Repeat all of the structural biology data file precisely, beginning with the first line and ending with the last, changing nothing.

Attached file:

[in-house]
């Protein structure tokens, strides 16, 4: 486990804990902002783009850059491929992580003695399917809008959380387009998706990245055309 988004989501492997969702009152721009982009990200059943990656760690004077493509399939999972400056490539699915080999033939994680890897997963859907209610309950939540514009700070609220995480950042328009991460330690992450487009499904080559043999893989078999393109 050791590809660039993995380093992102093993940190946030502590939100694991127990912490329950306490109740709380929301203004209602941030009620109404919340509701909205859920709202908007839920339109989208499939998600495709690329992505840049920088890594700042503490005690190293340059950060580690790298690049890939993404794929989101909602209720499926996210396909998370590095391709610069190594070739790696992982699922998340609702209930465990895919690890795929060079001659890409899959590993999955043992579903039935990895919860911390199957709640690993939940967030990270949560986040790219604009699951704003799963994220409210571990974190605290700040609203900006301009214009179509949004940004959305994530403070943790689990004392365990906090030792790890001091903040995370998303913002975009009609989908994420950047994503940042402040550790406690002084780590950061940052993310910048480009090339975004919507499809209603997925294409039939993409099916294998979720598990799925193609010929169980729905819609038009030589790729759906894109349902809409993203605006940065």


[in-house]
């Protein structure tokens, strides 16, 4: 486990804990902002783009850059491929992580003695399917809008959380387009998706990245055309 988004989501492997969702009152721009982009990200059943990656760690004077493509399939999972400056490539699915080999033939994680890897997963859907209610309950939540514009700070609220995480950042328009991460330690992450487009499904080559043999893989078999393109 050791590809660039993995380093992102093993940190946030502590939100694991127990912490329950306490109740709380929301203004209602941030009620109404919340509701909205859920709202908007839920339109989208499939998600495709690329992505840049920088890594700042503490005690190293340059950060580690790298690049890939993404794929989101909602209720499926996210396909998370590095391709610069190594070739790696992982699922998340609702209930465990895919690890795929060079001659890409899959590993999955043992579903039935990895919860911390199957709640690993939940967030990270949560986040790219604009699951704003799963994220409210571990974190605290700040609203900006301009214009179509949004940004959305994530403070943790689990004392365990906090030792790890001091903040995370998303913002975009009609989908994420950047994503940042402040550790406690002084780590950061940052993310910048480009090339975004919507499809209603997925294409039939993409099916294998979720598990799925193609010929169980729905819609038009030589790729759906894109349902809409993203605006940065």